In the last few years, technology has continued to surge ahead, with many of these new developments taking cybersecurity to new heights. Unfortunately, the same technologies are being used by a growing number of hackers intent on monetizing your personal and professional data. This comes in the form of targeting both traditional and non-traditional devices such as edge devices and virtual cities.
We often assume cyberattacks only happen to mega enterprises such as Walmart, Meta, or Google. These assaults make the front page, but the people most often affected by breaches in data security are not big businesses or countries. Rachel Wilson, a former NSA agent and professional with over 20 years working in cybersecurity, put it best in her recent evaluation of the cybersecurity concerns today, stating, “The key thing for all of us is to recognize that now 70% of that malicious cyber activity is coming after us. It's coming after anyone with two nickels to rub together.”
Wilson explained that cybercriminals don’t target your enterprise or data for personal reasons. They agnostically target you because you are simply vulnerable. As many cybersecurity professionals already know, it is not a question of if a malicious event will occur, but when.
Contemporary Cybersecurity Concerns
The onset of the COVID-19 pandemic made a lot of changes to our physical world, but the virtual landscape also saw immense changes. One study published by McAfee in 2020 indicated that the pandemic saw an 81% increase in attempted cyberattacks.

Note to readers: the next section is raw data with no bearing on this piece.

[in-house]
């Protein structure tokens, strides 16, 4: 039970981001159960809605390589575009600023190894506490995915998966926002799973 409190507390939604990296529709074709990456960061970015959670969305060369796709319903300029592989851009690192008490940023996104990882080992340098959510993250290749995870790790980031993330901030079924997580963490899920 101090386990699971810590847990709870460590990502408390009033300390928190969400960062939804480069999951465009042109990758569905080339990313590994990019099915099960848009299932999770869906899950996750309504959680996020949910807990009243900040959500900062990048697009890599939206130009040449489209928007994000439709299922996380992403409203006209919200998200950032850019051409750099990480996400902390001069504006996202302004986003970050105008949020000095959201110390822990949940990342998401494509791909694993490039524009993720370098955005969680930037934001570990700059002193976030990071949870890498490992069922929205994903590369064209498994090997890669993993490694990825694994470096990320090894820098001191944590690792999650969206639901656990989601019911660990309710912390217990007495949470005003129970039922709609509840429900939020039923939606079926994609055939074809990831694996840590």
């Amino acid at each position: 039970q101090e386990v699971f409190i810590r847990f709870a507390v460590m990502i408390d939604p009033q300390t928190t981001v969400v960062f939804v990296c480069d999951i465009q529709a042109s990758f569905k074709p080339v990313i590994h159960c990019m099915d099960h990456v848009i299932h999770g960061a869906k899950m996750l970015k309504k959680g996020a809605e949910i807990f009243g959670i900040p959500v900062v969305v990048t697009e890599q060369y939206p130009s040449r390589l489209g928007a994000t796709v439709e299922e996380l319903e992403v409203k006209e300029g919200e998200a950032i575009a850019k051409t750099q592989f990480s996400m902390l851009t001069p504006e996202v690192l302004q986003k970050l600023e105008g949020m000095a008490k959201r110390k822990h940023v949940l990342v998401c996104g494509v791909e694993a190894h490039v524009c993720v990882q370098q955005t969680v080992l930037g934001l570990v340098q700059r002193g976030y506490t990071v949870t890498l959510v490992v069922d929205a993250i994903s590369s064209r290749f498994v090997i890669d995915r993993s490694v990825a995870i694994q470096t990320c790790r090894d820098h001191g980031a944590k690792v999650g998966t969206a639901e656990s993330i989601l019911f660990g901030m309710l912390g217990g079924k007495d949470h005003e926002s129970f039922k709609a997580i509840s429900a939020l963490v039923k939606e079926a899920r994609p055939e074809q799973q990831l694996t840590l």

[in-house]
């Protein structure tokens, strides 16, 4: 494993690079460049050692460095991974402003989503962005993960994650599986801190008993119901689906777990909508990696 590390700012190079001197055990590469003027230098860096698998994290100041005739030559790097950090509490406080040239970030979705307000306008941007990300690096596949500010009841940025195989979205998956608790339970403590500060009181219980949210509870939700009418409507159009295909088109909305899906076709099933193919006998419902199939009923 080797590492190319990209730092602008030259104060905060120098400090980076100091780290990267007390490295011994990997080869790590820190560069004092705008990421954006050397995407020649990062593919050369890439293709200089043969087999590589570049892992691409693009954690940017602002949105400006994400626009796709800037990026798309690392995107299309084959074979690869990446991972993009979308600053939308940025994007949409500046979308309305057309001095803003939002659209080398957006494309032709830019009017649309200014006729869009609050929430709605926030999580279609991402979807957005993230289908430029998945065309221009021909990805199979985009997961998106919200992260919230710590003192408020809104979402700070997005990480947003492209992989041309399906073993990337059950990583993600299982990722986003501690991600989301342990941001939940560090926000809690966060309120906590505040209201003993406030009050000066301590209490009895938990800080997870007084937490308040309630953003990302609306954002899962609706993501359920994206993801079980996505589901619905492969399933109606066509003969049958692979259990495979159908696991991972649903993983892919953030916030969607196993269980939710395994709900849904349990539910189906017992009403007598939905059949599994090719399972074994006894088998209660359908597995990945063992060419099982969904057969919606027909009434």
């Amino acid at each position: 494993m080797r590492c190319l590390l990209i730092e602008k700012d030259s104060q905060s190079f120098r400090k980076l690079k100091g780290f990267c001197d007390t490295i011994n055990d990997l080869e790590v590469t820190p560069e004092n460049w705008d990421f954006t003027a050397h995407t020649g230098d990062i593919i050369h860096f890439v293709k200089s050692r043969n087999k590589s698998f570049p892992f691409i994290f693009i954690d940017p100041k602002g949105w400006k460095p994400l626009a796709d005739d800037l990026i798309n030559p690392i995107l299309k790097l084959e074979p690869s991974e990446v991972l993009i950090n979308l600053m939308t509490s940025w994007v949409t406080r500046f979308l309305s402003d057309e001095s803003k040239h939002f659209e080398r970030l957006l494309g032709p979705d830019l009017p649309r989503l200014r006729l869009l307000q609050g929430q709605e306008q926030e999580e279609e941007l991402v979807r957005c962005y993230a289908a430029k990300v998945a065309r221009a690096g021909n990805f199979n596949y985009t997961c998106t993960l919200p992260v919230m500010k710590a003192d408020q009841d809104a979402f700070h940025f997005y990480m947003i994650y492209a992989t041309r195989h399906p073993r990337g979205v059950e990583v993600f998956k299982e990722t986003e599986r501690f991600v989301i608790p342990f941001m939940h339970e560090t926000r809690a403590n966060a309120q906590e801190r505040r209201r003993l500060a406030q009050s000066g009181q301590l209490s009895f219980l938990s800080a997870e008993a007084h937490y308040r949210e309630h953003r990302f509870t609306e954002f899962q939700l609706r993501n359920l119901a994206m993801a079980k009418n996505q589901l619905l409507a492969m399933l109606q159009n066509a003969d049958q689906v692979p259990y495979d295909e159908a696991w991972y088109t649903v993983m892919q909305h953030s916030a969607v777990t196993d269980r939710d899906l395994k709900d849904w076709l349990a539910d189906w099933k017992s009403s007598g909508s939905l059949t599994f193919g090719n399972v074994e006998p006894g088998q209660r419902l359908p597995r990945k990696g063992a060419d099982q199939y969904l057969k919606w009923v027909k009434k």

Over the past two years, cybersecurity risks have greatly increased due to what Wilson referred to as the Three Rs:
- Russia – While the situation might not be as dire as some might worry, Russian cybercriminals continue to raid data around the country. Whether those attacks are organized by the government or not, tense relations between the United States and Russia have certainly increased the frequency of cyberattacks.
- Ransomware – This lucrative form of extortion often involves stealing someone’s data, encrypting it, and offering to give it back for an obscenely large fee. In 2021, this form of cyberattack dealt the most damage to the United States economy, costing U.S. businesses a total of $20 billion. By some estimates, that boils down to a business being attacked once every 10 seconds.